Perkasa is not the first ethnonationalist NGO, but it remains the most visible and active one on the political scene. Perkasa is not a mainstream organization. In fact, it seems to push extreme policies that had previously been promoted mostly by the UMNO. Perkasa’s rethoric concentrates on two main axes: the defense of Malay rights and of the religion of Islam. Perkasa is a newcomer in the Malaysian public sphere, yet it is also the biggest Malay NGO claiming more than 200,000 members.
Perkasa’s strategy aimed at countering the political and economic reforms announced by Najib, which, they claimed, challenged the supremacy, economic privileges, identity, and religion of Malays. Perkasa encourages social and political upheaval, and non-Malay parties are calling for its ban. But the government seems reluctant to take action against the organization for fear of losing Malay votes. In fact, the organization seems to benefit from the support of a fringe of the ruling party, and may be seen as part of that party’s political strategy.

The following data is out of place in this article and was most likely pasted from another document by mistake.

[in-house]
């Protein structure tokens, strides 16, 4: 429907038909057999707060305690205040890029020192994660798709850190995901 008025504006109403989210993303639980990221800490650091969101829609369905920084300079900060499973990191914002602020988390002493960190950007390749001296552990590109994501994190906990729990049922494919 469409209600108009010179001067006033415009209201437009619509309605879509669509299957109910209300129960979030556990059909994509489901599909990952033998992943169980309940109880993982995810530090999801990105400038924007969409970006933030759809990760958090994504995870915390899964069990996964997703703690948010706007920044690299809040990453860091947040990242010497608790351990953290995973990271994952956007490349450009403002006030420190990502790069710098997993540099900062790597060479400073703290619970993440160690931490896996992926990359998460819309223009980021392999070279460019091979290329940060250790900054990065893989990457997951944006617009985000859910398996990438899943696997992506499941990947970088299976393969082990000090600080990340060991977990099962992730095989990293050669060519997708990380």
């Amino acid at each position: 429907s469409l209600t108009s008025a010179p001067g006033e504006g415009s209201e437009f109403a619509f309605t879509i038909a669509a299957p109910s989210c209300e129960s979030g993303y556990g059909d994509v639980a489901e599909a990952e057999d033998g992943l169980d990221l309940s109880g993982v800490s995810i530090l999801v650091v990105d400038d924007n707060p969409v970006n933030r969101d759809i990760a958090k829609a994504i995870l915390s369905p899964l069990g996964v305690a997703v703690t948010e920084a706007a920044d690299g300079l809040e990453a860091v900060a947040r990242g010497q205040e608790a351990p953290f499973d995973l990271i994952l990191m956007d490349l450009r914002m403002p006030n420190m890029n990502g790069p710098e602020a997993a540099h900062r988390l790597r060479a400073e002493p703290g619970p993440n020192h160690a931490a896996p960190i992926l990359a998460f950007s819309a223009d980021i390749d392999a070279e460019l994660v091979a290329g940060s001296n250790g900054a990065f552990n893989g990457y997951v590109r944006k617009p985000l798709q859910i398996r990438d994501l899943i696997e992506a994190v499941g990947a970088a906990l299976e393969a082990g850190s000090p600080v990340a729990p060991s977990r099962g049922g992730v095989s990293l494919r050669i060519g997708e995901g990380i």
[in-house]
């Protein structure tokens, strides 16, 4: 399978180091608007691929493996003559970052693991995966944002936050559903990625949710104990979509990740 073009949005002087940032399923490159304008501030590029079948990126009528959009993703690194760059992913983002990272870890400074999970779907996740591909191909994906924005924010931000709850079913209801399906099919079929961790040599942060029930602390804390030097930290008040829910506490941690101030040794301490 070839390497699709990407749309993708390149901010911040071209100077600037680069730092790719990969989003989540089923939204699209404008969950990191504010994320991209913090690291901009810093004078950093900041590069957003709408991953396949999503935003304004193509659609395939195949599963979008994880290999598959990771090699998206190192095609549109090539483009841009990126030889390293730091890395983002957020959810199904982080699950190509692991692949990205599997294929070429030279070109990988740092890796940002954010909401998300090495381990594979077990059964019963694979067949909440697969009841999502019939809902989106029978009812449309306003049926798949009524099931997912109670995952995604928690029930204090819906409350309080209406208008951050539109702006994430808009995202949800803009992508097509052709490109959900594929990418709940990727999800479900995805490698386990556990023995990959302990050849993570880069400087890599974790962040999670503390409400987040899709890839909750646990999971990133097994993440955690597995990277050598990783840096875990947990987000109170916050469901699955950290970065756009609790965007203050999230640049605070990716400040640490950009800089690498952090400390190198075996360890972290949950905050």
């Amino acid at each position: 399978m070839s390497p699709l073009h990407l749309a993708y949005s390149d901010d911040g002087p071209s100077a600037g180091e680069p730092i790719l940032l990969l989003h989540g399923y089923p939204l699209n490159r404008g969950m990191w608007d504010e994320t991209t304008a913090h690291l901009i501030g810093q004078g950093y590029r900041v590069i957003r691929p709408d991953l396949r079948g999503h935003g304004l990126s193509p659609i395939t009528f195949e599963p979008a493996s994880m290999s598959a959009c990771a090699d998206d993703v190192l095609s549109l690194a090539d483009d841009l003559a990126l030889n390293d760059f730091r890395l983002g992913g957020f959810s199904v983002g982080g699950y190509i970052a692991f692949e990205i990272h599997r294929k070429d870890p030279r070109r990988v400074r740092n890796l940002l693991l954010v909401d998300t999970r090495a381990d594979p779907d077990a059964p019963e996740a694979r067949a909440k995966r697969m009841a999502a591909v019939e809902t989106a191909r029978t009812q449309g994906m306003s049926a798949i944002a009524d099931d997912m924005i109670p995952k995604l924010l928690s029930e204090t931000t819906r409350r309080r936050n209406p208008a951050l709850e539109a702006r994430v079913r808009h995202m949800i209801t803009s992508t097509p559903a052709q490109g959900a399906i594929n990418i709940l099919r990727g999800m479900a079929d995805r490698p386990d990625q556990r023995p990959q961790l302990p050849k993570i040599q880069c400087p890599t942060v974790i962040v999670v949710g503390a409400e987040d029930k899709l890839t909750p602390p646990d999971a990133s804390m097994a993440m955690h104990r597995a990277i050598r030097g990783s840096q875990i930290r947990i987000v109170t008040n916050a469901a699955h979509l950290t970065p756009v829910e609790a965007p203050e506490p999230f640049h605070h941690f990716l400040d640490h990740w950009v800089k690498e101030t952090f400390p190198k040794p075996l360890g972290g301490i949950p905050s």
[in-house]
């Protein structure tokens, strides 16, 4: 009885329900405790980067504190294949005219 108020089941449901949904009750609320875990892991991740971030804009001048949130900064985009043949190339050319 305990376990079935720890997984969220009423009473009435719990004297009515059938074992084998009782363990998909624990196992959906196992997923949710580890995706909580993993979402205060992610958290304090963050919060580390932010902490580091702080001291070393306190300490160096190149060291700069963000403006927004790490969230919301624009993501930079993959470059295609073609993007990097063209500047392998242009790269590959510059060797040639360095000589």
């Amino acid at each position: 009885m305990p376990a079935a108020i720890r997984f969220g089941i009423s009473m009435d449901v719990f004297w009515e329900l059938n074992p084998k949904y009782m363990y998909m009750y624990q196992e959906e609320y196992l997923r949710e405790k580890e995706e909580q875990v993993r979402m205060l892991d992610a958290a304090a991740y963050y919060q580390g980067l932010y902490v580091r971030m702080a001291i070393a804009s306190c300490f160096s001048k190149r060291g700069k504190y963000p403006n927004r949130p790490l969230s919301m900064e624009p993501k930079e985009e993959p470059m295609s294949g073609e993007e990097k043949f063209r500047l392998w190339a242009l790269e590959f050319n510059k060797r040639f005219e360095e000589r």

So is vox Perkasa, vox populi? The question is whether Perkasa really embodies the voices of the majority of the Malays in Malaysia. The rise of Perkasa and other ethnonationalist groups has emphasized the decisiveness of the concept of a current Malaysian nation and identity. It reveals the shortcomings of the Malaysian system of governance and highlights its ambiguities. In fact, it seems today that the government’s majority has been hijacked by the right-wing lobby and, subsequently, that it has struggled to restore credibility and trust within the non-Malay constituencies. Ethnonationalist NGOS like Perkasa are challenging the ruling party and reshaping the boundaries of religious and political pluralism in Malaysia through an attempt to outcast the secular non-Muslim and non-Malay voices. It is too early to determine the long-run impact of Perkasa and to determine whether the organization truly represents the voice of the majority of Malays or is just part of UMNOs political strategy. However, it seems that the organization holds strong bases in both rural and urban constituencies. The coming general election will certainly add crucial elements to the analysis.